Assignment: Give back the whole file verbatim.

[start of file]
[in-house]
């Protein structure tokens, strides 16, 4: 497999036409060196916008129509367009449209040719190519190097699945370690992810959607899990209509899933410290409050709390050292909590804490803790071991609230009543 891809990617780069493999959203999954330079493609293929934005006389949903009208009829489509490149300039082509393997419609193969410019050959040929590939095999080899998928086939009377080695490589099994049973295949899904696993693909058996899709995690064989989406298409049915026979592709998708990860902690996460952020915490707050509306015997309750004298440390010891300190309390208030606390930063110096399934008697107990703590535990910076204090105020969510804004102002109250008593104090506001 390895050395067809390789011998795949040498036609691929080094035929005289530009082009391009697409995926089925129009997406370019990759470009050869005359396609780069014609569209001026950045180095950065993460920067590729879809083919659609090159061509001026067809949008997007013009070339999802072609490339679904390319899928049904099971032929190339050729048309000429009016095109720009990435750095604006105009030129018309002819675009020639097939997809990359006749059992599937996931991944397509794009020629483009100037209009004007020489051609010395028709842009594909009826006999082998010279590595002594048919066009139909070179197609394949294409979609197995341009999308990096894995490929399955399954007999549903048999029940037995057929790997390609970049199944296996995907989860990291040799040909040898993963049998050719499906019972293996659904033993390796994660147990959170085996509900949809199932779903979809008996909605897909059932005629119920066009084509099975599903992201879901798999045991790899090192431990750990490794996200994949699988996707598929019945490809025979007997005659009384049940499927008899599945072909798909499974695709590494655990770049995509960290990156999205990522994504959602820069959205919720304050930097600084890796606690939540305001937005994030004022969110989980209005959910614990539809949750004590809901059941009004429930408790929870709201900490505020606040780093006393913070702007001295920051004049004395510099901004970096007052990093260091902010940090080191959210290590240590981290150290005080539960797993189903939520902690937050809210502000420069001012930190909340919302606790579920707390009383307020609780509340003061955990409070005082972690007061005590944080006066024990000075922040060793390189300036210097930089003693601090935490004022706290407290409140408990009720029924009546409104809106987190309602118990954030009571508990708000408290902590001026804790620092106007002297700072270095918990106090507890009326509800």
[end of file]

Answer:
[in-house]
């Protein structure tokens, strides 16, 4: 497999036409060196916008129509367009449209040719190519190097699945370690992810959607899990209509899933410290409050709390050292909590804490803790071991609230009543 891809990617780069493999959203999954330079493609293929934005006389949903009208009829489509490149300039082509393997419609193969410019050959040929590939095999080899998928086939009377080695490589099994049973295949899904696993693909058996899709995690064989989406298409049915026979592709998708990860902690996460952020915490707050509306015997309750004298440390010891300190309390208030606390930063110096399934008697107990703590535990910076204090105020969510804004102002109250008593104090506001 390895050395067809390789011998795949040498036609691929080094035929005289530009082009391009697409995926089925129009997406370019990759470009050869005359396609780069014609569209001026950045180095950065993460920067590729879809083919659609090159061509001026067809949008997007013009070339999802072609490339679904390319899928049904099971032929190339050729048309000429009016095109720009990435750095604006105009030129018309002819675009020639097939997809990359006749059992599937996931991944397509794009020629483009100037209009004007020489051609010395028709842009594909009826006999082998010279590595002594048919066009139909070179197609394949294409979609197995341009999308990096894995490929399955399954007999549903048999029940037995057929790997390609970049199944296996995907989860990291040799040909040898993963049998050719499906019972293996659904033993390796994660147990959170085996509900949809199932779903979809008996909605897909059932005629119920066009084509099975599903992201879901798999045991790899090192431990750990490794996200994949699988996707598929019945490809025979007997005659009384049940499927008899599945072909798909499974695709590494655990770049995509960290990156999205990522994504959602820069959205919720304050930097600084890796606690939540305001937005994030004022969110989980209005959910614990539809949750004590809901059941009004429930408790929870709201900490505020606040780093006393913070702007001295920051004049004395510099901004970096007052990093260091902010940090080191959210290590240590981290150290005080539960797993189903939520902690937050809210502000420069001012930190909340919302606790579920707390009383307020609780509340003061955990409070005082972690007061005590944080006066024990000075922040060793390189300036210097930089003693601090935490004022706290407290409140408990009720029924009546409104809106987190309602118990954030009571508990708000408290902590001026804790620092106007002297700072270095918990106090507890009326509800």